Alvis Speed 20 Tourer 1932

Belem, Lisbon, Portugal

in Wikipedia

Alvis cars were produced by the manufacturer Alvis Car and Engineering Company Ltd of Coventry, United Kingdom from 1919 to 1967. The company also produced aero-engines and military vehicles, the latter continuing long after car production ceased.

Beginnings

The original company, TG John and Co. Ltd., was founded in 1919. Its first products were stationary engines, carburettor bodies and motorscooters. The company’s founder T.G. John was approached by Geoffrey de Freville with designs for a 4-cylinder engine with aluminium pistons and pressure lubrication, unusual for the period. Some have suggested that de Freville proposed the name Alvis as a compound of the words "aluminium" and "vis" (meaning "strength" in Latin) although de Freville himself vigorously denied this theory. Perhaps the name was derived from the Norse mythological weaponsmith, Alvíss, but the true origin is unknown.

The first car model, the 10/30, using de Freville’s design was an instant success and set the reputation for quality and performance for which the company became famous. Following complaints from the Avro aviation company whose logo bore similarities to the original winged green triangle, the more familiar inverted red triangle incorporating the word ‘Alvis’ evolved. In 1921, the company changed its name and became the Alvis Car and Engineering Company Ltd. and moved production to Holyhead Road, Coventry where from 1922 to 1923 they also made the Buckingham car.

In 1923 Captain GT Smith-Clarke joined from Daimler as Chief Engineer and Works Manager and was soon joined by WM Dunn as Chief Draughtsman. This partnership lasted for 25 years and was responsible for producing some of the most successful products in the company’s history.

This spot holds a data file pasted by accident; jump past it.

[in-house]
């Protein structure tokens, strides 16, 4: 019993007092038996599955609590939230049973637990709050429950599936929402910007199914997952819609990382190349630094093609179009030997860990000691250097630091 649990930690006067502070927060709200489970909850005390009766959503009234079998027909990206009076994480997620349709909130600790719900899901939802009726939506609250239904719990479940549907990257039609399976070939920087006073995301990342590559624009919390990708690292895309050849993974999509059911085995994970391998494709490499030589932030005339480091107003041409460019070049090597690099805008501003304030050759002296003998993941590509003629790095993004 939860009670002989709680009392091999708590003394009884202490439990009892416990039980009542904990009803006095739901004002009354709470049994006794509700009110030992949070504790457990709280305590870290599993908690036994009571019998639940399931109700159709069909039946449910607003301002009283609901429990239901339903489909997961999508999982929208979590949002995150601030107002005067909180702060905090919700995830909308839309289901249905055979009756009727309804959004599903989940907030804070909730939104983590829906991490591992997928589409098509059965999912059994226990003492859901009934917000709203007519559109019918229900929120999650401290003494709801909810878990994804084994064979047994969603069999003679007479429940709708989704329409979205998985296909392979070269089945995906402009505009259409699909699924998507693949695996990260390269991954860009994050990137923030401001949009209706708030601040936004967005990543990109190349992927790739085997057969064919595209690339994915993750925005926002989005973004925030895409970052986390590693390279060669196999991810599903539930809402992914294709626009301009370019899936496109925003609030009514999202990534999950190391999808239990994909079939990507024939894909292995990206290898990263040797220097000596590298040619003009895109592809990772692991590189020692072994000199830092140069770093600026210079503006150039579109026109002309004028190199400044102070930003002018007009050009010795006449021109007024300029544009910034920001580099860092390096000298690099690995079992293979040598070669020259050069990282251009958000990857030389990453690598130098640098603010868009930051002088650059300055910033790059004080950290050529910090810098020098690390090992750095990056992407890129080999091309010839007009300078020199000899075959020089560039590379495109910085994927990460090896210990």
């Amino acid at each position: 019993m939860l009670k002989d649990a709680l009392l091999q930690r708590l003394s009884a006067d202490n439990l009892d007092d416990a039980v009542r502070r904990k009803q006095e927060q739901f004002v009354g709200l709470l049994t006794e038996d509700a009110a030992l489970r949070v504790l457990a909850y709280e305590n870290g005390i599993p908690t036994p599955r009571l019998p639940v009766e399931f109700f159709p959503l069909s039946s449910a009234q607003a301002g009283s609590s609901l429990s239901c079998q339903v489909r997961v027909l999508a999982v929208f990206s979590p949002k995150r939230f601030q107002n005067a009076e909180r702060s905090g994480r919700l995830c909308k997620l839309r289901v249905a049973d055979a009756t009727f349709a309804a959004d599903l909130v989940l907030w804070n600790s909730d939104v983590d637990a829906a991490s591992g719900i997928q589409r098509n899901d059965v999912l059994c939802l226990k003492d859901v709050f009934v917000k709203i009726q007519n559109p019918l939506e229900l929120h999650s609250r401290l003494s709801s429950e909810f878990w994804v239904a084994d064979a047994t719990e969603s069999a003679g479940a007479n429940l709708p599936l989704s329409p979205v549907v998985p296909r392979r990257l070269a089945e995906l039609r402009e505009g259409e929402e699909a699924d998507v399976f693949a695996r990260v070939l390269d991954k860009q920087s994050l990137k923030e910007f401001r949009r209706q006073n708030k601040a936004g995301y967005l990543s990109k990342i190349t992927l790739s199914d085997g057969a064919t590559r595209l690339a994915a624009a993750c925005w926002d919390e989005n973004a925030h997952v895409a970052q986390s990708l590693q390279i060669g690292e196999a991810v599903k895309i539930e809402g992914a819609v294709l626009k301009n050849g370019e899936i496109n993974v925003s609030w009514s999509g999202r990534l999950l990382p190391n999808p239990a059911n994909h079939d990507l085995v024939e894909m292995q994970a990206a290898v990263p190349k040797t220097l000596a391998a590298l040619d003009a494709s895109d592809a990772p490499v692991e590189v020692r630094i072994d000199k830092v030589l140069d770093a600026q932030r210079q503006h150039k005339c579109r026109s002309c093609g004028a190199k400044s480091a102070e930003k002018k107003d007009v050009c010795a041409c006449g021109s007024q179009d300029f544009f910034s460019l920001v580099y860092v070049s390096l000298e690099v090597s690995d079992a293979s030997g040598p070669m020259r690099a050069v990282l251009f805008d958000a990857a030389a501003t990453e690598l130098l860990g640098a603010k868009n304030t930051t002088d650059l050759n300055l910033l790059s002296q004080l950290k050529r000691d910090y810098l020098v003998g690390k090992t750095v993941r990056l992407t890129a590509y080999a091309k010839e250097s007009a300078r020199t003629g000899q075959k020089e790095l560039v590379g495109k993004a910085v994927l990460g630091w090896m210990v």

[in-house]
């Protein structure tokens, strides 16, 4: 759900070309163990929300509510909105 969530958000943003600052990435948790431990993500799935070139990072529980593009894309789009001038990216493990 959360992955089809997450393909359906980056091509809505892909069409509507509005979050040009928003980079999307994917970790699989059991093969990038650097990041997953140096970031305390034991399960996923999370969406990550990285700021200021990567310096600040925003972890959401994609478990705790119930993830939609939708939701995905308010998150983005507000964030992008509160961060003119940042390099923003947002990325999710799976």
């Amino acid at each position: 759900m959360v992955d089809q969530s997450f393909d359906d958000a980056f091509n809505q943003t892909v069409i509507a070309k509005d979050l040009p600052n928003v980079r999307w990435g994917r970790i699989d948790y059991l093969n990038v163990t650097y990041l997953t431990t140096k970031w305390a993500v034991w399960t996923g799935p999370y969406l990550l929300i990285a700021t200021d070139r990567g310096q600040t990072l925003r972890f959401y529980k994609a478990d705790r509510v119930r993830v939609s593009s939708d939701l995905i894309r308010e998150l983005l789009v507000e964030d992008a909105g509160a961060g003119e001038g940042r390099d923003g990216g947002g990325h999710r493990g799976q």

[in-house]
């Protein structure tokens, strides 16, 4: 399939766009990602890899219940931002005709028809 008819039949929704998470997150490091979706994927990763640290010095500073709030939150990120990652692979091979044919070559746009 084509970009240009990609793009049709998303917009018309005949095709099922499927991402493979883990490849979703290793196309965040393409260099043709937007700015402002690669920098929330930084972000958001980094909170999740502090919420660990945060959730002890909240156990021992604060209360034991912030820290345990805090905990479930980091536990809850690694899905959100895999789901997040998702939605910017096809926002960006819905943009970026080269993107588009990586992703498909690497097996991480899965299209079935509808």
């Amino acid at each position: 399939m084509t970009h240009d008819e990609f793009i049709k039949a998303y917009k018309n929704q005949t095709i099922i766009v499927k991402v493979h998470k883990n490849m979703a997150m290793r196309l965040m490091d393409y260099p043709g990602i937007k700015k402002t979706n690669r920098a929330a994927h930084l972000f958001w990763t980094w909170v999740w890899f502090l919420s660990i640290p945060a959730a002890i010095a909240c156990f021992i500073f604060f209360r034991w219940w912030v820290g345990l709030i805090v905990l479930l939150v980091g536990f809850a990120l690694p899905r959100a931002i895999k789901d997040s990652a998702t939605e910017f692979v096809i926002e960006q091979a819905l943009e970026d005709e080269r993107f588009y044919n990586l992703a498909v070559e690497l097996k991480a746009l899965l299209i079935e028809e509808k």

The original 10/30 side-valve engine was developed progressively becoming by 1923 the famous overhead-valve 12/50, produced until 1932 and one of the most successful vintage sports cars of all time. Exhilarating performance and rugged reliability meant that around 350 of these 12/50 hp cars and 60 of the later (and latterly concurrent) 12/60 hp survive today representing some 10 percent of total production.

1927 saw the introduction of the six-cylinder 14.75 h.p. and this engine became the basis for the long line of luxurious six-cylinder Alvis cars produced up to the outbreak of war. Not only were these cars extremely elegant but they were full of technical innovations. Independent front suspension and the world’s first all-synchromesh gearbox came in 1933 followed by servo assisted brakes. A front wheel drive model was introduced (from 1928 to 1930), a model bristling with innovation with front wheel drive, in-board brakes, overhead camshaft and, as an option, a Roots type supercharger.

Smith-Clarke designed remarkable models during the 1930s and 1940s — including the handsome, low-slung six-cylinder Speed 20, the Speed 25 (considered by many to be one of the finest cars produced in the 1930s) and the 4.3 Litre model. As with many upmarket engineering companies of the time Alvis did not produce their own coachwork relying instead on the many available Midlands coachbuilders such as Cross and Ellis, …